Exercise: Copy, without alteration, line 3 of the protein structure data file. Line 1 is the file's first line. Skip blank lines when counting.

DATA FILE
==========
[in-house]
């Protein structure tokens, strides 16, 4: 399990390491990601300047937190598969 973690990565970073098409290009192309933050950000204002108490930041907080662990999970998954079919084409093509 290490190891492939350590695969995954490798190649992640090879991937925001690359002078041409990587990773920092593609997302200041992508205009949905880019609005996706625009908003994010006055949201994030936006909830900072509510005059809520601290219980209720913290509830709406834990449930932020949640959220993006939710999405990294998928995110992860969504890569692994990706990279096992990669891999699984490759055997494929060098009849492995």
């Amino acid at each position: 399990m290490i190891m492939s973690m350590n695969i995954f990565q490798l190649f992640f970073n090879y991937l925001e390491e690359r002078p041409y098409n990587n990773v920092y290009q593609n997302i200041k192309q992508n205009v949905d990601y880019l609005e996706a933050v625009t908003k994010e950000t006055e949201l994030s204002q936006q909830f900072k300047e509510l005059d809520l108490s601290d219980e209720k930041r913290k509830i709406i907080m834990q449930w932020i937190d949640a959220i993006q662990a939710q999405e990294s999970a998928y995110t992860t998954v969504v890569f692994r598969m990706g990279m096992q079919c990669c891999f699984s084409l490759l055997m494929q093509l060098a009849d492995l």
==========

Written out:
């Amino acid at each position: 399990m290490i190891m492939s973690m350590n695969i995954f990565q490798l190649f992640f970073n090879y991937l925001e390491e690359r002078p041409y098409n990587n990773v920092y290009q593609n997302i200041k192309q992508n205009v949905d990601y880019l609005e996706a933050v625009t908003k994010e950000t006055e949201l994030s204002q936006q909830f900072k300047e509510l005059d809520l108490s601290d219980e209720k930041r913290k509830i709406i907080m834990q449930w932020i937190d949640a959220i993006q662990a939710q999405e990294s999970a998928y995110t992860t998954v969504v890569f692994r598969m990706g990279m096992q079919c990669c891999f699984s084409l490759l055997m494929q093509l060098a009849d492995l």